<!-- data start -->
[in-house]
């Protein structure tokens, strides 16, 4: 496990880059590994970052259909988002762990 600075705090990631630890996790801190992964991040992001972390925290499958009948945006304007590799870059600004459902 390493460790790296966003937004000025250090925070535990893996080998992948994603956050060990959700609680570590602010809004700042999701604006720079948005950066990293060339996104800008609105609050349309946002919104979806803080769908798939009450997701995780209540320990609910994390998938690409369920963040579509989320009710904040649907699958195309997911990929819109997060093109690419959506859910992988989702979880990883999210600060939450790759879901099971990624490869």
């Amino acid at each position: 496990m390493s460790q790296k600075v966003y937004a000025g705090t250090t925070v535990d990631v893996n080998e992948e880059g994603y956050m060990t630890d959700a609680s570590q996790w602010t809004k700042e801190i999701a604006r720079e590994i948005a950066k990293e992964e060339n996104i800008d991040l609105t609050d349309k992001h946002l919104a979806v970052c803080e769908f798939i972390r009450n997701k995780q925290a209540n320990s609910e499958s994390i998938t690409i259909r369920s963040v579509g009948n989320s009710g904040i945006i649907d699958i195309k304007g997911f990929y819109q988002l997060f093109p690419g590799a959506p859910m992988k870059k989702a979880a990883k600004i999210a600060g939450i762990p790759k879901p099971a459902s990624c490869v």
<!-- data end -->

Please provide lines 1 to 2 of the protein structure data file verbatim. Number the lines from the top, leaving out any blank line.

[in-house]
């Protein structure tokens, strides 16, 4: 496990880059590994970052259909988002762990 600075705090990631630890996790801190992964991040992001972390925290499958009948945006304007590799870059600004459902 390493460790790296966003937004000025250090925070535990893996080998992948994603956050060990959700609680570590602010809004700042999701604006720079948005950066990293060339996104800008609105609050349309946002919104979806803080769908798939009450997701995780209540320990609910994390998938690409369920963040579509989320009710904040649907699958195309997911990929819109997060093109690419959506859910992988989702979880990883999210600060939450790759879901099971990624490869």